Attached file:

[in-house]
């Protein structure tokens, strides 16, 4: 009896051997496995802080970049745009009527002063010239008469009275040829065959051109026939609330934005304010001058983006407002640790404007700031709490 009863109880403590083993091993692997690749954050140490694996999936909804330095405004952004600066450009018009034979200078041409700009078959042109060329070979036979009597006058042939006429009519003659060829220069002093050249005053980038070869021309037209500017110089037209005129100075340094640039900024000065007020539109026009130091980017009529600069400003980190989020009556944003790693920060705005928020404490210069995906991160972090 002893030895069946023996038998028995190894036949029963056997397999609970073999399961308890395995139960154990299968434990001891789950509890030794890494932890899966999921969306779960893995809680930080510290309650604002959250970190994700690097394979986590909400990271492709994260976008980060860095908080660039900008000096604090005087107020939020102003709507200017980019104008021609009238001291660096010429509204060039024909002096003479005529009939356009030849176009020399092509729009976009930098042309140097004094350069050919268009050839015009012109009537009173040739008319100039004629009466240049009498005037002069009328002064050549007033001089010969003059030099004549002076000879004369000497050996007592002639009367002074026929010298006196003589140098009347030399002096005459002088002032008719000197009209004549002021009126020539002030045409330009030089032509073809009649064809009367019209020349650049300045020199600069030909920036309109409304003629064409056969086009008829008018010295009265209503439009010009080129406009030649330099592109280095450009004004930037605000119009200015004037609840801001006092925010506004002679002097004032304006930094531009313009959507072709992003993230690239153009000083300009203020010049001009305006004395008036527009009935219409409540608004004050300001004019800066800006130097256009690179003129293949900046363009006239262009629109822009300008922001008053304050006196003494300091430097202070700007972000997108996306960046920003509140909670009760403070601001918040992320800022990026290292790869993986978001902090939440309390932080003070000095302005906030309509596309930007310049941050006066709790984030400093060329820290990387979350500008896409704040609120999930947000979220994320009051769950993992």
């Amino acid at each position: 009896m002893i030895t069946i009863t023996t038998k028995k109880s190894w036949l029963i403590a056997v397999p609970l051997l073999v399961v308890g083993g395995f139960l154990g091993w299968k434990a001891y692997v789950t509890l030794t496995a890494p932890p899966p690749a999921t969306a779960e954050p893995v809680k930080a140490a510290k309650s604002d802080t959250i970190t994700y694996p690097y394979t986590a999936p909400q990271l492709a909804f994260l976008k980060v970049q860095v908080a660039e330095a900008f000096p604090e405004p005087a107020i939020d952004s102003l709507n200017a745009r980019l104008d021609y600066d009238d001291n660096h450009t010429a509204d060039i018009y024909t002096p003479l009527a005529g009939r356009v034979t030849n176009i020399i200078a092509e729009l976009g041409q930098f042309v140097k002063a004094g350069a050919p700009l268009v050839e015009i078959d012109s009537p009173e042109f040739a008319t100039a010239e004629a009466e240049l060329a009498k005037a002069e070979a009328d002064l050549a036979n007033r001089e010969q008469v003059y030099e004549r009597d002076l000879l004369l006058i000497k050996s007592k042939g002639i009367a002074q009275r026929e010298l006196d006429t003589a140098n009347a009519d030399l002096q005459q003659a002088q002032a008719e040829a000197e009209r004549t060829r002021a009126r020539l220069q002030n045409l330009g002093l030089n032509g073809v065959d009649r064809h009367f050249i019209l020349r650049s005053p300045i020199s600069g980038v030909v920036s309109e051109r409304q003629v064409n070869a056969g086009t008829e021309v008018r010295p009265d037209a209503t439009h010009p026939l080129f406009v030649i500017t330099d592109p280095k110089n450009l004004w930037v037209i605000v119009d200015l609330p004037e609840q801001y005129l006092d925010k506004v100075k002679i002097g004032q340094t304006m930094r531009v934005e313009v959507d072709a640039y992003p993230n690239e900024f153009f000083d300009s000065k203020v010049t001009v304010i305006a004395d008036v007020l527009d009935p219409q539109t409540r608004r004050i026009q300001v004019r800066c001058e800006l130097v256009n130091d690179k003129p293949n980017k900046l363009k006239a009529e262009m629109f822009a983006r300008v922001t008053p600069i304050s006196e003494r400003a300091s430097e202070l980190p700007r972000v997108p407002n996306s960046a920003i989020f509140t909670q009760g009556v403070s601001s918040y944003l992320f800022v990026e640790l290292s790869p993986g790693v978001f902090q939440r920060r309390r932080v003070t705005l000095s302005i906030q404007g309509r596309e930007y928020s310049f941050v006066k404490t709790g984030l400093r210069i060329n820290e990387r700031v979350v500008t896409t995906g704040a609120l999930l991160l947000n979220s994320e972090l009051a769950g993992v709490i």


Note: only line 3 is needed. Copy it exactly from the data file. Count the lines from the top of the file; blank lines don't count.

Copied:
């Amino acid at each position: 009896m002893i030895t069946i009863t023996t038998k028995k109880s190894w036949l029963i403590a056997v397999p609970l051997l073999v399961v308890g083993g395995f139960l154990g091993w299968k434990a001891y692997v789950t509890l030794t496995a890494p932890p899966p690749a999921t969306a779960e954050p893995v809680k930080a140490a510290k309650s604002d802080t959250i970190t994700y694996p690097y394979t986590a999936p909400q990271l492709a909804f994260l976008k980060v970049q860095v908080a660039e330095a900008f000096p604090e405004p005087a107020i939020d952004s102003l709507n200017a745009r980019l104008d021609y600066d009238d001291n660096h450009t010429a509204d060039i018009y024909t002096p003479l009527a005529g009939r356009v034979t030849n176009i020399i200078a092509e729009l976009g041409q930098f042309v140097k002063a004094g350069a050919p700009l268009v050839e015009i078959d012109s009537p009173e042109f040739a008319t100039a010239e004629a009466e240049l060329a009498k005037a002069e070979a009328d002064l050549a036979n007033r001089e010969q008469v003059y030099e004549r009597d002076l000879l004369l006058i000497k050996s007592k042939g002639i009367a002074q009275r026929e010298l006196d006429t003589a140098n009347a009519d030399l002096q005459q003659a002088q002032a008719e040829a000197e009209r004549t060829r002021a009126r020539l220069q002030n045409l330009g002093l030089n032509g073809v065959d009649r064809h009367f050249i019209l020349r650049s005053p300045i020199s600069g980038v030909v920036s309109e051109r409304q003629v064409n070869a056969g086009t008829e021309v008018r010295p009265d037209a209503t439009h010009p026939l080129f406009v030649i500017t330099d592109p280095k110089n450009l004004w930037v037209i605000v119009d200015l609330p004037e609840q801001y005129l006092d925010k506004v100075k002679i002097g004032q340094t304006m930094r531009v934005e313009v959507d072709a640039y992003p993230n690239e900024f153009f000083d300009s000065k203020v010049t001009v304010i305006a004395d008036v007020l527009d009935p219409q539109t409540r608004r004050i026009q300001v004019r800066c001058e800006l130097v256009n130091d690179k003129p293949n980017k900046l363009k006239a009529e262009m629109f822009a983006r300008v922001t008053p600069i304050s006196e003494r400003a300091s430097e202070l980190p700007r972000v997108p407002n996306s960046a920003i989020f509140t909670q009760g009556v403070s601001s918040y944003l992320f800022v990026e640790l290292s790869p993986g790693v978001f902090q939440r920060r309390r932080v003070t705005l000095s302005i906030q404007g309509r596309e930007y928020s310049f941050v006066k404490t709790g984030l400093r210069i060329n820290e990387r700031v979350v500008t896409t995906g704040a609120l999930l991160l947000n979220s994320e972090l009051a769950g993992v709490i």